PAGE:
Certain medications, over-the-counter (OTC) and prescription, pose a danger to children if ingested, and are required to be contained in child-resistant packaging. Child-resistant packaging saves children’s lives, so it’s important to fully understand which medications should and should not be dispensed in child-resistant packaging. In this article, we will detail what you need to know about United States child-resistant packaging regulations for your pharmaceutical business.
What Are the Regulations for Dispensing Medications in Child-Resistant Packaging?
The 1972 Poison Prevention Packaging Act (PPPA) mandates that hazardous materials, or those that could become hazardous, be sold in special packaging. This law covers medications, household chemicals, and pesticides. The PPPA specifies that this special, child-resistant packaging should make it difficult for children to open the package or access the material inside. But what exactly is special packaging? The act specifically states:
The term “special packaging” refers to packaging that is “designed or constructed to be significantly difficult for children under five years of age to open or obtain a toxic or harmful amount of the substance contained therein within a reasonable time and not difficult for normal adults to use properly. But it does not mean packaging that all such children cannot open or obtain a toxic or harmful amount within a reasonable time.”
Which Medications Need to Be Dispensed via Child-Resistant Packaging?
Many types of medication are required to be dispensed via child-resistant packaging. You can see the full list of regulated medications here. Below are some common medications that must be dispensed in child-resistant packaging:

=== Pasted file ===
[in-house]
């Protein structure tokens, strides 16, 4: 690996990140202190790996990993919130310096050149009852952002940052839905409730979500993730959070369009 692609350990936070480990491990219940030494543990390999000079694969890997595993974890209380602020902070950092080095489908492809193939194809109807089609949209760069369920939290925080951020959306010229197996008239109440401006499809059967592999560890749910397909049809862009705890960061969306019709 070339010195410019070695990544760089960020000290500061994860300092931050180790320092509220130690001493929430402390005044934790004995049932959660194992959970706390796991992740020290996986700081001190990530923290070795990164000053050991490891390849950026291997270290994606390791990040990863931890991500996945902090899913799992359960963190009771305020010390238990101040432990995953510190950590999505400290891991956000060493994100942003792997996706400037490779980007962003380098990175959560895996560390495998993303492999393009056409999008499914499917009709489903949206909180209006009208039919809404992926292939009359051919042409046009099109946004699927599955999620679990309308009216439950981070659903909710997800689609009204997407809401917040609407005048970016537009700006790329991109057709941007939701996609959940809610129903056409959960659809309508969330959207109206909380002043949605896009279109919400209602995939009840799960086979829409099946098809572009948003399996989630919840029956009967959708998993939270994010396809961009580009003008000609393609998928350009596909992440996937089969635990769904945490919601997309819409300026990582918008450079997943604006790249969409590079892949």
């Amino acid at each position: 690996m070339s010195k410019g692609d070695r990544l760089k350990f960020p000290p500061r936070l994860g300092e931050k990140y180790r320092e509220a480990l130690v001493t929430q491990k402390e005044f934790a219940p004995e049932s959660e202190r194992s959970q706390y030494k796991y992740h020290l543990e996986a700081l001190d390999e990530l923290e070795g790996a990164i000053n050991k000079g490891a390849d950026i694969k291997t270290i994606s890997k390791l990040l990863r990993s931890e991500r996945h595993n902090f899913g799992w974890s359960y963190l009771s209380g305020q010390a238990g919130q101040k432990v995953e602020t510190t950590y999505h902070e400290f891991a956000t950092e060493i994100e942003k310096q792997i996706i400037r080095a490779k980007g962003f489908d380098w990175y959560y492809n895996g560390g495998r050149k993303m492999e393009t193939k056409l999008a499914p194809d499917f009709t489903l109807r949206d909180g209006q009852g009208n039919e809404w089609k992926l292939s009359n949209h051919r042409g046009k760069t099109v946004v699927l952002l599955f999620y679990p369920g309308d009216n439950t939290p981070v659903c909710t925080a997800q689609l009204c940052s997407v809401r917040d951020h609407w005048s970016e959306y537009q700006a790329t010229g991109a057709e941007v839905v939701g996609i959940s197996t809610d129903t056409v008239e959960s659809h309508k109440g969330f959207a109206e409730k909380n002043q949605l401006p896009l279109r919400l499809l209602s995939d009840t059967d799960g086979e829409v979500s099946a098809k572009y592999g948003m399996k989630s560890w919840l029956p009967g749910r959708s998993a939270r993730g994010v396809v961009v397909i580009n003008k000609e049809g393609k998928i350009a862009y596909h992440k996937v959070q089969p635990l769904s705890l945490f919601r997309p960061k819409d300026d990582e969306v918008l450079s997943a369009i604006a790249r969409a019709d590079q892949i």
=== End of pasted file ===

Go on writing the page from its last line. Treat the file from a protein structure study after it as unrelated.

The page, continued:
- Dietary supplements
- Methyl salicylate
- OTC switch medications
- Prescription medications
Which Medications Do Not Require Special Packaging?
The PPPA allows one single size package of regulated medications to be non-child-resistant due to concerns about senior adults and disabled individuals being able to easily access medications. This single size package is allowed as long as complying packages are also supplied, and so long as they are labeled with “for households without young children” or “package not child-resistant.”
While many medications require special packaging, some do not. Some exempt medications may include the following:
- Effervescent acetaminophen
- Effervescent aspirin
- Hormone replacement therapy drugs
- Oral contraceptives
- Powdered iron supplements
- Powdered unflavored aspirin
Do I Need to Ensure My Products Pass the Child-Resistant Packaging Test?
Yes. Pharmaceutical and other industries have a special responsibility to ensure their products do not pose a danger to children who may come across them. If your business produces OTC or prescription medications that contain any potentially hazardous materials, they will most likely need to be enclosed in child-resistant packaging.
Child-Resistant Packaging Testing
Child Related Research has tested the efficacy of child resistant and senior friendly packaging for more than 50 years, ensuring the safety of children worldwide.. Child Related Research is accredited to the US and international child safety standards . We have the tools and resources to test the safety and reliability of your product’s packaging, making sure they are safe for consumers to bring into their homes. If you would like to learn more about child-resistant package testing, contact Child Related Research today. or call us at 801-904-3893.